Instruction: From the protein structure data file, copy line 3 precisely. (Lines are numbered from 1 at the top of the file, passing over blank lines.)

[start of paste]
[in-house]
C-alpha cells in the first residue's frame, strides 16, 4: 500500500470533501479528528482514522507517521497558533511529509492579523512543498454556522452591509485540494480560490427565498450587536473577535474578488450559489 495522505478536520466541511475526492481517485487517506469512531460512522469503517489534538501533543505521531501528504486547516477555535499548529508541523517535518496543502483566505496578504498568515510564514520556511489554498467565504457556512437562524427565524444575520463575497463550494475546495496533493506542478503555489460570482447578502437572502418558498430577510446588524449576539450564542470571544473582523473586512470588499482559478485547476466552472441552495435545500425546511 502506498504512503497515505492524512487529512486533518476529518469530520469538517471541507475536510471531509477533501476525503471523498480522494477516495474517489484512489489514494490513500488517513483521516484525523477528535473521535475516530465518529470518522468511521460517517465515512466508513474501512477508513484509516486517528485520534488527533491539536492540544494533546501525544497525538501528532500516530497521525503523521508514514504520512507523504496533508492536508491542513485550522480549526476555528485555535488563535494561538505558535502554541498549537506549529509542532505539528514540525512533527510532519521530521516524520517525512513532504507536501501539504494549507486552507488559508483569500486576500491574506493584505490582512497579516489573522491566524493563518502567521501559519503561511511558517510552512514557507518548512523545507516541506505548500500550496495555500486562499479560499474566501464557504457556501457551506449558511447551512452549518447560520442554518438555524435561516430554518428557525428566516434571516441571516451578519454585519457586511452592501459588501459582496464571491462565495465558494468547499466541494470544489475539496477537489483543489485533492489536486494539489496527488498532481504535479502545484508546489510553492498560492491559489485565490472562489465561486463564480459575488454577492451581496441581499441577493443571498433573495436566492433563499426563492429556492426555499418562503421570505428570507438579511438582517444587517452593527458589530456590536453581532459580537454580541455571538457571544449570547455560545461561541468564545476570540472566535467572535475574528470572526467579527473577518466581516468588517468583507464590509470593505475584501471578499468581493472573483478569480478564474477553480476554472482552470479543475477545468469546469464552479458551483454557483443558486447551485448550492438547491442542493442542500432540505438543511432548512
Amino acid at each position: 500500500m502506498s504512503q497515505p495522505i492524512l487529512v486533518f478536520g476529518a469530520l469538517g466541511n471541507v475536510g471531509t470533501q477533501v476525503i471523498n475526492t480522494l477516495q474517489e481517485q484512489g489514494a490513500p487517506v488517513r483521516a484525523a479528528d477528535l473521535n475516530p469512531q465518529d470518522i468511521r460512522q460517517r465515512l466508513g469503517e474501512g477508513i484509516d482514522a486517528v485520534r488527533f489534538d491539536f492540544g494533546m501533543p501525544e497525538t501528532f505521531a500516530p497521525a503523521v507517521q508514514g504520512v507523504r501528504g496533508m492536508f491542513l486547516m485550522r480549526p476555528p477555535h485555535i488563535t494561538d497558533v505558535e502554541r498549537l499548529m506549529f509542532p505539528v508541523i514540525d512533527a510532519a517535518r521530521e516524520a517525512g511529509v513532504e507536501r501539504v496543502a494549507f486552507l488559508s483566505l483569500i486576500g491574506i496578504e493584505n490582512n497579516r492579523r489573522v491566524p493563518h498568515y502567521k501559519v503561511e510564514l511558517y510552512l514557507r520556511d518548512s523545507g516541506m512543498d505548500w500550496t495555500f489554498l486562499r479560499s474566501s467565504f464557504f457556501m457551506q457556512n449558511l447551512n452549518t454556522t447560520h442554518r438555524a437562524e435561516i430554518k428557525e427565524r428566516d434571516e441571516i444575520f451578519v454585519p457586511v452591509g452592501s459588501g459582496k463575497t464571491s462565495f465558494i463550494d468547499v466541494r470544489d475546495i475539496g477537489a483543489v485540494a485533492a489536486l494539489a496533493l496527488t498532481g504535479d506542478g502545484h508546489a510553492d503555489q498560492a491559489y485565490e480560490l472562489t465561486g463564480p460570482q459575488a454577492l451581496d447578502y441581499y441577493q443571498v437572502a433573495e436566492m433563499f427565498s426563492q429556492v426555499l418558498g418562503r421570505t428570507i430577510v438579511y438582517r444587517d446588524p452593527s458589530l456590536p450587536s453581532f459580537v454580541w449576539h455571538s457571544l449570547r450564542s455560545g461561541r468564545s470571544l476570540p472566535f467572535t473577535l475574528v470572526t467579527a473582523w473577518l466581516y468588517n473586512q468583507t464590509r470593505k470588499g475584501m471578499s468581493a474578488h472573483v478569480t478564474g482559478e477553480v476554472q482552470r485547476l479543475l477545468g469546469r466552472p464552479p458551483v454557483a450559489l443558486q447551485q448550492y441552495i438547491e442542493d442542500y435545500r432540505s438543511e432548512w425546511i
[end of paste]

Amino acid at each position: 500500500m502506498s504512503q497515505p495522505i492524512l487529512v486533518f478536520g476529518a469530520l469538517g466541511n471541507v475536510g471531509t470533501q477533501v476525503i471523498n475526492t480522494l477516495q474517489e481517485q484512489g489514494a490513500p487517506v488517513r483521516a484525523a479528528d477528535l473521535n475516530p469512531q465518529d470518522i468511521r460512522q460517517r465515512l466508513g469503517e474501512g477508513i484509516d482514522a486517528v485520534r488527533f489534538d491539536f492540544g494533546m501533543p501525544e497525538t501528532f505521531a500516530p497521525a503523521v507517521q508514514g504520512v507523504r501528504g496533508m492536508f491542513l486547516m485550522r480549526p476555528p477555535h485555535i488563535t494561538d497558533v505558535e502554541r498549537l499548529m506549529f509542532p505539528v508541523i514540525d512533527a510532519a517535518r521530521e516524520a517525512g511529509v513532504e507536501r501539504v496543502a494549507f486552507l488559508s483566505l483569500i486576500g491574506i496578504e493584505n490582512n497579516r492579523r489573522v491566524p493563518h498568515y502567521k501559519v503561511e510564514l511558517y510552512l514557507r520556511d518548512s523545507g516541506m512543498d505548500w500550496t495555500f489554498l486562499r479560499s474566501s467565504f464557504f457556501m457551506q457556512n449558511l447551512n452549518t454556522t447560520h442554518r438555524a437562524e435561516i430554518k428557525e427565524r428566516d434571516e441571516i444575520f451578519v454585519p457586511v452591509g452592501s459588501g459582496k463575497t464571491s462565495f465558494i463550494d468547499v466541494r470544489d475546495i475539496g477537489a483543489v485540494a485533492a489536486l494539489a496533493l496527488t498532481g504535479d506542478g502545484h508546489a510553492d503555489q498560492a491559489y485565490e480560490l472562489t465561486g463564480p460570482q459575488a454577492l451581496d447578502y441581499y441577493q443571498v437572502a433573495e436566492m433563499f427565498s426563492q429556492v426555499l418558498g418562503r421570505t428570507i430577510v438579511y438582517r444587517d446588524p452593527s458589530l456590536p450587536s453581532f459580537v454580541w449576539h455571538s457571544l449570547r450564542s455560545g461561541r468564545s470571544l476570540p472566535f467572535t473577535l475574528v470572526t467579527a473582523w473577518l466581516y468588517n473586512q468583507t464590509r470593505k470588499g475584501m471578499s468581493a474578488h472573483v478569480t478564474g482559478e477553480v476554472q482552470r485547476l479543475l477545468g469546469r466552472p464552479p458551483v454557483a450559489l443558486q447551485q448550492y441552495i438547491e442542493d442542500y435545500r432540505s438543511e432548512w425546511i